State and Regional Financial Aid Associations Advocate Lawmakers on Key Student Aid Issues
More than 30 financial aid administrators (FAAs) visited the offices of 27 members of Congress serving on the Senate and House education committees earlier this month to advocate on a number of federal student aid issues.
FAAs from the Eastern Association of Student Financial Aid Administrators (EASFAA), the Delaware, District of Columbia and Maryland Association of Student Financial Aid Administrators (DE-DC-MD ASFAA) and the Southern Association of Student Financial Aid Administrators (SASFAA), visited the offices of 12 lawmakers on the Senate Health, Education, Labor and Pensions (HELP) Committee and 15 lawmakers on the House Committee on Education and the Workforce.
During their visits, the administrators discussed a number of topics.
The administrators thanked lawmakers on behalf of their students for maintaining the maximum annual Pell Grant award of $5,550. They also urged lawmakers to reconsider grandfathering the new 12-semester limit on Pell Grant eligibility to ensure all students in college now would receive the same funding to complete their degrees. They explained the difficulties these students would face without a grandfather provision, noting that current students who are already beyond the 12-semester limit will no longer be eligible and this could impact degree completion.
The FAAs discussed with policymakers the need to tighten up needs analysis to ensure that already-limited student aid funding goes to students who legitimately have need. They proposed this as an alternative to flat cuts to student aid program funding.
Loan Interest Rates
FAAs highlighted that federal student loans were created as a middle-income vehicle to pay for college, but are now highly utilized by low-income students. They urged lawmakers to consider lowering interest rates to better reflect the current economic climate, and to prevent the 3.4 percent interest rate on undergraduate subsidized loans from doubling to 6.8 percent on July 1, 2012. The FAAs explained that high interest rates on Federal Direct Loans would encourage students, including low-income students, to seek out lower-interest private loans—despite the fact that these consumer loans do not have the same borrower-friendly terms and conditions as federal loans.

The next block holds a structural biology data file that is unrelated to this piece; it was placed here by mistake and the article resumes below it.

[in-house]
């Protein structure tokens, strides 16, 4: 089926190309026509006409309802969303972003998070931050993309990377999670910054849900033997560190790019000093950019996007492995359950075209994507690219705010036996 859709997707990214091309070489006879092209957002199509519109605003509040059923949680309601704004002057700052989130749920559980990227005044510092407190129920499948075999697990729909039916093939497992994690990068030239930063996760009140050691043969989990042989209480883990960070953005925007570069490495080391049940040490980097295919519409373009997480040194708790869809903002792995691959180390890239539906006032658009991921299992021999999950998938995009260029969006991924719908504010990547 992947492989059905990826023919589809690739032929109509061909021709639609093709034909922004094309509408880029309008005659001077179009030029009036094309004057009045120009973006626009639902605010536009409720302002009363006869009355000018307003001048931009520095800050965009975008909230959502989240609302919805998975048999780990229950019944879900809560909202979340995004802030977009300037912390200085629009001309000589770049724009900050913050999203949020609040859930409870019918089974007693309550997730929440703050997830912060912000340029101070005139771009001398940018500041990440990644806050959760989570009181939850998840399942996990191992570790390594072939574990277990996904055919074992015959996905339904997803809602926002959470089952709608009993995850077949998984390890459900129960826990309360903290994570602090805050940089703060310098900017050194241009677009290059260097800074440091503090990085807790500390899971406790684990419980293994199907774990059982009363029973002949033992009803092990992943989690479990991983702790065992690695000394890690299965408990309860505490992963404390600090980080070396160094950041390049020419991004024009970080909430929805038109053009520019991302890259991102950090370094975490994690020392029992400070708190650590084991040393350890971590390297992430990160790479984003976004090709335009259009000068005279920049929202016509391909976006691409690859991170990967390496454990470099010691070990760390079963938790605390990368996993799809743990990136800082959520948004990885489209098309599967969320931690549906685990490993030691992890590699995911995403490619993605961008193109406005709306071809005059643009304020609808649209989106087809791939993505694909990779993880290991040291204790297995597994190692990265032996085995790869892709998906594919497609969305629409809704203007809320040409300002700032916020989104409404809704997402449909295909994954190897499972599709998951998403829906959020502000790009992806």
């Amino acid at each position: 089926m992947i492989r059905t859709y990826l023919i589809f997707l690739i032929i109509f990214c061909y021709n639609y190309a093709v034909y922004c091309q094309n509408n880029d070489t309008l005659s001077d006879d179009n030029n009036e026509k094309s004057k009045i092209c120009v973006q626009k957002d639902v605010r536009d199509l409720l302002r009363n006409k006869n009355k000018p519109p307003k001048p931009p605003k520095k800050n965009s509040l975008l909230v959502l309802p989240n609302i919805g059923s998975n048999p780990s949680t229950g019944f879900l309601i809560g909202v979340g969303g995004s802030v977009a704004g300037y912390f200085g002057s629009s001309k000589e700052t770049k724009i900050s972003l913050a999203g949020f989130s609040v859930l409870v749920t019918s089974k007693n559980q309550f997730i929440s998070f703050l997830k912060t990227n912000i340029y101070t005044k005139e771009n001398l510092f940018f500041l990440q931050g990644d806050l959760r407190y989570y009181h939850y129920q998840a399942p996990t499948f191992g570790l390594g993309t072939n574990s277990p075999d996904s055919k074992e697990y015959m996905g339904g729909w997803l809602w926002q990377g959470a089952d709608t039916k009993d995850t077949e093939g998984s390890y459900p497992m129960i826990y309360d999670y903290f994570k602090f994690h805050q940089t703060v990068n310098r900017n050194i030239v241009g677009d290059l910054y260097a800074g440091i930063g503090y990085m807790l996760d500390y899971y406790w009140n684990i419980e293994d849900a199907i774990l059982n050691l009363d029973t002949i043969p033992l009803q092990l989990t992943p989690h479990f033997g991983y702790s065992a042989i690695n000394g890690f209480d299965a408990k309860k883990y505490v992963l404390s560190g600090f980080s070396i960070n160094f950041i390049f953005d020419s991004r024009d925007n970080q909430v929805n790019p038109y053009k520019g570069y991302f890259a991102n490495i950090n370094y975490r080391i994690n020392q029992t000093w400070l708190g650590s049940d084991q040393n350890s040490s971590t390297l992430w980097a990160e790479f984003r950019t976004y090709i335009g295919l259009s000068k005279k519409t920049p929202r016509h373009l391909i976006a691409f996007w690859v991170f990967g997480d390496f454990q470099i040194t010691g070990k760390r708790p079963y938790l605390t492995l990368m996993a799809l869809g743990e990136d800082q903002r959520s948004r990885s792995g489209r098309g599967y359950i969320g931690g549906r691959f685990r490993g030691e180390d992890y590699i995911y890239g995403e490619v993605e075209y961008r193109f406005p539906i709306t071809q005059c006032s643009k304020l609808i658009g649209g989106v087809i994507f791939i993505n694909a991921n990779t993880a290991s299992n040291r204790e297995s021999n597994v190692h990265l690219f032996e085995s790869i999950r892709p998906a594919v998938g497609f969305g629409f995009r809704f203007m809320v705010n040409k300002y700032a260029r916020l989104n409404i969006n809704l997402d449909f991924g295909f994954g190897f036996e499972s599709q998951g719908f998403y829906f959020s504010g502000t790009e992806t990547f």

While discussing the recent (fiscal year 2012) temporary elimination of the undergraduate interest subsidy during the post-graduation six-month grace period, FAAs argued that it was unreasonable to assume that today's college graduates will have jobs immediately after graduation. A loan subsidy provided during the six-month grace period gives students time to seek meaningful employment and pay off their loans sooner.
Obama's College Affordability Initiative
Many congressional staffers asked what financial aid administrators thought of the President's recently announced college affordability initiative, specifically the part that would reward (and possibly penalize) institutions based on their ability to keep costs low. The administrators noted that they were unsure how it would be implemented, based on the lack of detail released to-date, and expressed concern about the possibility that this initiative could restrict access to higher education or reduce quality.
Regarding the Obama administration’s proposal to create a College Scorecard, FAAs told policymakers that much of the information required by a College Scorecard is already available, and the validity of this information is problematic. For example, the scorecard as proposed could be very misleading when applied to community colleges, who serve a very different constituency than four-year public or private schools. Community colleges often have open enrollment policies with missions to ensure access to anyone who wants to pursue a postsecondary degree. Consequently, a larger percentage of first-year community college students (who have a high school diploma) require remedial coursework. Postsecondary institutions vary in their priorities, missions and student populations, which makes it difficult for students to use a single scorecard to accurately evaluate and compare very different types of institutions.
"We found the meetings to be substantive," said EASFAA Federal Relations Committee Co-Chair Dawn Mosisa. "For us, it truly was an honor to serve our association in this capacity."
Financial aid administrators—the professionals who work with students and families every single day—offer valuable insights on student aid and higher education policy. As such, policymakers at all levels greatly benefit from hearing your perspective. To get started advocating on the issues that are important to your institution and the students you serve, check out NASFAA.org’s Take Action web center.